17 January 1967: The Beatles Recording 'Penny Lane' in Studio Two

17 January 1967: The Beatles Recording 'Penny Lane' in Studio Two

17th January 2019

17 January 1967

On this day in 1967 The Beatles finished recording Penny Lane in Studio Two at Abbey Road Studios with David Mason’s famous piccolo trumpet solo. The recording began at 7pm and finished at 12.30am the next morning.

Paul McCartney came across David Mason while searching for a special sound to accompany the Penny Lane Project. Mason was playing the piccolo trumpet in Bach’s Second Brandenburg Concerto on BBC2’s television series Masterworks and was summoned the next morning to Abbey Road by Beatles producer, George Martin.

“He saw me playing Bach's Brandenburg Concerto Number 2 in F Major with the English Chamber Orchestra from Guildford Cathedral. The next morning I got a call and a few days later I went along to the studio. I took nine trumpets along and we tried various things, by a process of elimination settling on the B flat piccolo trumpet.” Remembers David Mason.
“We spent three hours working it out. Paul sang the parts he wanted, George Martin wrote them out, I tried them. But the actual recording was done quite quickly. They were jolly high notes, quite taxing, but with the tapes rolling we did two takes as overdubs on top of the existing song. I read in books that the trumpet sound was later speeded up but that isn't true because I can still play those notes on the instrument along with the record.”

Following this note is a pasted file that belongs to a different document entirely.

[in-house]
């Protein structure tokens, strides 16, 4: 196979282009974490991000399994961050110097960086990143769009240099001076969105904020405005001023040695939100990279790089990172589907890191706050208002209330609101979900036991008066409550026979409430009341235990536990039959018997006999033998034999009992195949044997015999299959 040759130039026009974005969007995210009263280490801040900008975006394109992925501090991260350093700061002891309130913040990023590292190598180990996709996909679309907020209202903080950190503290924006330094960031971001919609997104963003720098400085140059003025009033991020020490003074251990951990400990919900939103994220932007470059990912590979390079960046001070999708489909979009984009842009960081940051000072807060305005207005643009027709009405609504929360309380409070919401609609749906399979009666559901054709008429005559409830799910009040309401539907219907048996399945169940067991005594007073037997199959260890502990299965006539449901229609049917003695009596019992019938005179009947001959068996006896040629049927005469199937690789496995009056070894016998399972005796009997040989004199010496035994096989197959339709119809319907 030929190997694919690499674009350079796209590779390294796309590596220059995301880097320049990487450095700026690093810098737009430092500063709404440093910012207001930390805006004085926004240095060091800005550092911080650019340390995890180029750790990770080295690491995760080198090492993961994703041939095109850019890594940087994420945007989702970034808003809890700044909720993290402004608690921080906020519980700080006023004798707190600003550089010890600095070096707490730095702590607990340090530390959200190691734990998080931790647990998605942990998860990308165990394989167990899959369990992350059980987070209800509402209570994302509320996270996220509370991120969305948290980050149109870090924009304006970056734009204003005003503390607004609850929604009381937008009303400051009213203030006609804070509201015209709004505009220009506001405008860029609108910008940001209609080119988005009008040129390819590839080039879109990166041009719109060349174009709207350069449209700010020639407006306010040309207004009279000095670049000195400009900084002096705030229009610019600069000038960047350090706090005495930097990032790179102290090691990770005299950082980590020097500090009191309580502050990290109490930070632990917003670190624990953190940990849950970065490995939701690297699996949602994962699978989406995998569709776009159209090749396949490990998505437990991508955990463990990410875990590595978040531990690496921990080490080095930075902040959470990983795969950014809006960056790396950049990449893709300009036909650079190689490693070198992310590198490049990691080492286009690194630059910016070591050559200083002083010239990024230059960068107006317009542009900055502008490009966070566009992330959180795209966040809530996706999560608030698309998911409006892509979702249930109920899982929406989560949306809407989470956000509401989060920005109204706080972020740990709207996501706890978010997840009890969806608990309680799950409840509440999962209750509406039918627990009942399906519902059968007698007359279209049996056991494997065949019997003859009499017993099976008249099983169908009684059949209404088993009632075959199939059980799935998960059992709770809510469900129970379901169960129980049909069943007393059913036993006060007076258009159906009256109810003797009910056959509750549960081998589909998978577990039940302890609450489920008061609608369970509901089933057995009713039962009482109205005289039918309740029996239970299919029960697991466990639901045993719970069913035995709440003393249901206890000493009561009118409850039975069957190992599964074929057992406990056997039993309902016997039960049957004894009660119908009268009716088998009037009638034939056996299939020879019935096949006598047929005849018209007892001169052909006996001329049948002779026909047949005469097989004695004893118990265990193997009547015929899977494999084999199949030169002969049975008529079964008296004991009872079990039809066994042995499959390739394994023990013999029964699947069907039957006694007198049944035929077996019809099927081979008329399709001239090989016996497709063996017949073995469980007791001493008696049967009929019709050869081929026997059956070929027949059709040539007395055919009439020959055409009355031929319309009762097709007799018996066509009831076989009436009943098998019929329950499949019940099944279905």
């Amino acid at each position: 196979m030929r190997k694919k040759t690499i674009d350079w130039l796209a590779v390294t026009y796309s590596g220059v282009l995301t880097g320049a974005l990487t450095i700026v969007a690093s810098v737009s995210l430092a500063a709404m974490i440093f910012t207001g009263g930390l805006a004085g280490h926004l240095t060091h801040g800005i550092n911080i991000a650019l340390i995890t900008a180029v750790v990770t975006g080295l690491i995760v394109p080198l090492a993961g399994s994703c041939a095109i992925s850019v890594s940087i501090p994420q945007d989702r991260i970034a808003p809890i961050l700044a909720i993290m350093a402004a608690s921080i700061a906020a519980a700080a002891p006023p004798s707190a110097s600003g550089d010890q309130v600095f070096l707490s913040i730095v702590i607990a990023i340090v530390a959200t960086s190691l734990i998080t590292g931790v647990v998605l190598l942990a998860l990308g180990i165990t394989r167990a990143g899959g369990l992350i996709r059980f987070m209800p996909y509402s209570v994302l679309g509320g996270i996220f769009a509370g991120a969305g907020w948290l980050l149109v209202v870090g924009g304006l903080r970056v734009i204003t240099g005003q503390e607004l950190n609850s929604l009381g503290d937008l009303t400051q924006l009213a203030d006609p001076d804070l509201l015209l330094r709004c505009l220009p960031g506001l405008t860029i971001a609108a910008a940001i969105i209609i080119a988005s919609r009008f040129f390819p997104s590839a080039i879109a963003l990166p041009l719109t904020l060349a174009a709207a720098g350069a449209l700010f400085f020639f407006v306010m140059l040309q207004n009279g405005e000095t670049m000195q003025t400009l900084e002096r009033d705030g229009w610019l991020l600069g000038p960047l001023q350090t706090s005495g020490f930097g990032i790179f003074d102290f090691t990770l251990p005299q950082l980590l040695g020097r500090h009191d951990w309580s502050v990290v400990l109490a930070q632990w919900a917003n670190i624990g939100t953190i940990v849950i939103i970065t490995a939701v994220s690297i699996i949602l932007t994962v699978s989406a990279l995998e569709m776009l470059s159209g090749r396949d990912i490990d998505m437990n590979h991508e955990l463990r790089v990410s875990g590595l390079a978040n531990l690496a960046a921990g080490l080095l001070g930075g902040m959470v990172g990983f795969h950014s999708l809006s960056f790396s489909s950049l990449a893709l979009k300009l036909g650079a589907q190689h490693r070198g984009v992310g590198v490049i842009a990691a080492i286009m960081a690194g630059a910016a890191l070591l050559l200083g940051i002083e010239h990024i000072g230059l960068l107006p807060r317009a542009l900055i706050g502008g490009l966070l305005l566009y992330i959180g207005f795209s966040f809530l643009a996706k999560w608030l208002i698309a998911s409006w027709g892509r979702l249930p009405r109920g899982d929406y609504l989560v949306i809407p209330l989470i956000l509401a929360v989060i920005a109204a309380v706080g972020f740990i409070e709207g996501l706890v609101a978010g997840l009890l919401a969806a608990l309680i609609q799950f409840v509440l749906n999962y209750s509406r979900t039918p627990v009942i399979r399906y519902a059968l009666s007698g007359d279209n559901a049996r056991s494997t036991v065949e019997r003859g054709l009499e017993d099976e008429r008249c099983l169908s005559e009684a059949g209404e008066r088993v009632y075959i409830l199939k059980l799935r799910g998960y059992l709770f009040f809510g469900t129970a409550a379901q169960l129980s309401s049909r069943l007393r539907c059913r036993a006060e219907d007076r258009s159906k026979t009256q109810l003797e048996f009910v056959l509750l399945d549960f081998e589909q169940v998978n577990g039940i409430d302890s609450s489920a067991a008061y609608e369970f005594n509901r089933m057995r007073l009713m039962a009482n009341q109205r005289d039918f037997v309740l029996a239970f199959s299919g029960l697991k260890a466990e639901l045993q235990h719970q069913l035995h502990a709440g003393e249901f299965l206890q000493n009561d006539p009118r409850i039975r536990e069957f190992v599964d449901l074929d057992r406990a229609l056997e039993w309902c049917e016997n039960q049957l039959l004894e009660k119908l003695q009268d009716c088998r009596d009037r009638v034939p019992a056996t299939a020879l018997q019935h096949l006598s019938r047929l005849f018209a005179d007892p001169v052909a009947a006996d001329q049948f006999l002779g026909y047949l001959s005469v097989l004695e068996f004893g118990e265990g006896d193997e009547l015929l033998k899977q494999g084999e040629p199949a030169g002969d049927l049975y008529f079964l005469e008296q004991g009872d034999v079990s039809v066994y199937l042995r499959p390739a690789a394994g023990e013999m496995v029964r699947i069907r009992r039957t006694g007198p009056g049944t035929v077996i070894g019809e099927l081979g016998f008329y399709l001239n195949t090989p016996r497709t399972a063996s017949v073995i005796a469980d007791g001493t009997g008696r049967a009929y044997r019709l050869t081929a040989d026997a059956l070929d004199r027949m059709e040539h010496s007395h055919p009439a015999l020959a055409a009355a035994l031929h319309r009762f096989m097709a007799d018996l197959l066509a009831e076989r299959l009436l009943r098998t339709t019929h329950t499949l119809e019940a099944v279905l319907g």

The piccolo trumpet, the smallest of the trumpet family, is pitched an octave higher than the standard trumpet. The solo goes ‘so high’ that it was suggested that the recording had been sped up, as Mason explained – this was not the case. Penny Lane was one of the first songs to introduce the instrument into pop music as it was historically used by classical music artists. The un-traditional fusion of classical and pop was originally intended for the Sgt. Peppers’ LP, it was instead released as a double A-side with Strawberry Fields Forever and propelled to receive global recognition.

“We started off with Strawberry Fields, and then we recorded When I'm Sixty-Four and Penny Lane. They were all intended for the next album. We didn't know it was Sgt. Pepper then – they were just going to be tracks on The New Album – but it was going to be a record created in the studio, and there were going to be songs that couldn't be performed live.” George Martin, Anthology

David Mason later contributed to several other Beatles’ songs including: A Day in the Life, Magical Mystery Tour and All You Need Is Love. He sadly passed away in 2011, we’re incredibly proud to have been a part of his journey.
*The Beatles and George Martin during their Penny Lane recording sessions in 1967*
*Penny Lane/ Strawberry Fields Forever single artwork - UK*

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